All other cases must be presented to a judge, who has the ability to release the defendant or set bond and other conditions for release. Those cases are typically presented to a judge in a phone call by Pretrial Services staff members, who describe the charges, the police account of the arrest, the risk assessment and Pretrial Services’ recommendation.

The judge does not have to follow that recommendation, however.

A spokesperson for the Administrative Office of the Courts told The Courier Journal that Pretrial Services risk assessments are confidential and could not be provided to a reporter.

At LMDC, the defendant also meets with a registered nurse and a mental health professional for screenings, Logsdon said.

Was Scottie Scheffler treated differently?

Close watchers of the criminal justice system in Louisville told The Courier Journal Scheffler’s quick release — and the lack of bond — was unusual.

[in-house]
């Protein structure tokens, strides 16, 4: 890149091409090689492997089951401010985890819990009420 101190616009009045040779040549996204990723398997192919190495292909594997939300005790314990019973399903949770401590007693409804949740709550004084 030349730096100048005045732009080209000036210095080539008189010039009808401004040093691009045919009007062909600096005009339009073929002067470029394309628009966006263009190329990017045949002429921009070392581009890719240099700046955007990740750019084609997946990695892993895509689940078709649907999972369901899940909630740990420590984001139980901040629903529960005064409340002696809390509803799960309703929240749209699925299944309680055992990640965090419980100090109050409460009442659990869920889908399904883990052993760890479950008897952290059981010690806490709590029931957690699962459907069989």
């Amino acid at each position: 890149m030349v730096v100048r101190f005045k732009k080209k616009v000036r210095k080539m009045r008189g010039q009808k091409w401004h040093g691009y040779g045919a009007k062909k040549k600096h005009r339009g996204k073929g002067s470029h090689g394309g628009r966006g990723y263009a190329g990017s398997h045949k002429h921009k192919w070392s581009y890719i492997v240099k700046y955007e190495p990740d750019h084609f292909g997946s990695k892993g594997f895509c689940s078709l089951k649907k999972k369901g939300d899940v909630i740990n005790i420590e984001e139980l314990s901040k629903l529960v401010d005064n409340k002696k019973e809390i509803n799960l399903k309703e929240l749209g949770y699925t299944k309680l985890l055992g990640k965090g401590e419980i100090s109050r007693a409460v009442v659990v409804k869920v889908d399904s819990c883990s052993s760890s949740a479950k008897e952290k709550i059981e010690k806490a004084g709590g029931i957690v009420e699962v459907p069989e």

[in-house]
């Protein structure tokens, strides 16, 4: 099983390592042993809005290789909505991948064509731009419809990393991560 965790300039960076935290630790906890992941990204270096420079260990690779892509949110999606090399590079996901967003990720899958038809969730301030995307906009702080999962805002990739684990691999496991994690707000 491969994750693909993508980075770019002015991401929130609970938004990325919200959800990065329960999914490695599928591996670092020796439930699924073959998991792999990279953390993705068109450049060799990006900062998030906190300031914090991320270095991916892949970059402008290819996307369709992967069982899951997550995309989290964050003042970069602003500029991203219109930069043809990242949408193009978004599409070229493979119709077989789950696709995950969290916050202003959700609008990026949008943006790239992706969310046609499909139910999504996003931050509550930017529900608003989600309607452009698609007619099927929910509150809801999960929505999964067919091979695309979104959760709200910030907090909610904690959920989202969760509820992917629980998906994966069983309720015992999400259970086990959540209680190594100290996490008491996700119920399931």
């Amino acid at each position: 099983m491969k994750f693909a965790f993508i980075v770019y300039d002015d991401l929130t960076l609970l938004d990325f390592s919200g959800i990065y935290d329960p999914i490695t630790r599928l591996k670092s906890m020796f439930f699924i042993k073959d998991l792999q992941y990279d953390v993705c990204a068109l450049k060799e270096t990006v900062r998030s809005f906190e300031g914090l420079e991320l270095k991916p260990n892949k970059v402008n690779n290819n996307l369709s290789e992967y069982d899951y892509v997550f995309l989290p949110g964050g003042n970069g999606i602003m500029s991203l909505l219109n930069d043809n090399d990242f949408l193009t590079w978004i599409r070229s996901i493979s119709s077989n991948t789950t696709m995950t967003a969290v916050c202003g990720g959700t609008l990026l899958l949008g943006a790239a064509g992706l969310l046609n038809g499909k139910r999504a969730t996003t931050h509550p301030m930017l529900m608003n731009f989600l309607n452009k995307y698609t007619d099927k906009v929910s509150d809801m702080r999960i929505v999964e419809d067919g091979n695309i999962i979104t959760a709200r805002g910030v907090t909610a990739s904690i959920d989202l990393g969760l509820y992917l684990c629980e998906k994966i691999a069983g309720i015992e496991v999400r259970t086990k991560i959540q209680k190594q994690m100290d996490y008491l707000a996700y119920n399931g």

“I venture it’s very rare that you’ve ever seen an individual in Jefferson County get charged a felony — let alone a violent felony offense — against a police officer and that individual not have a bond be set … or that they got out of jail in under two hours,” said Njuguna, the ACLU of Kentucky policy strategist. “That is probably unprecedented. And I think clearly shows that this golfer got special attention.”

Metro Councilwoman Shameka Parrish-Wright, who previously worked for The Bail Project, which paid bail for low-income people in Louisville, also found the situation atypical.

“It still takes anywhere from two to four hours — and really two to six — for a normal person to get out of jail. Even if they were arrested (and) bond was set really quick, it would still take that amount of time,” she said.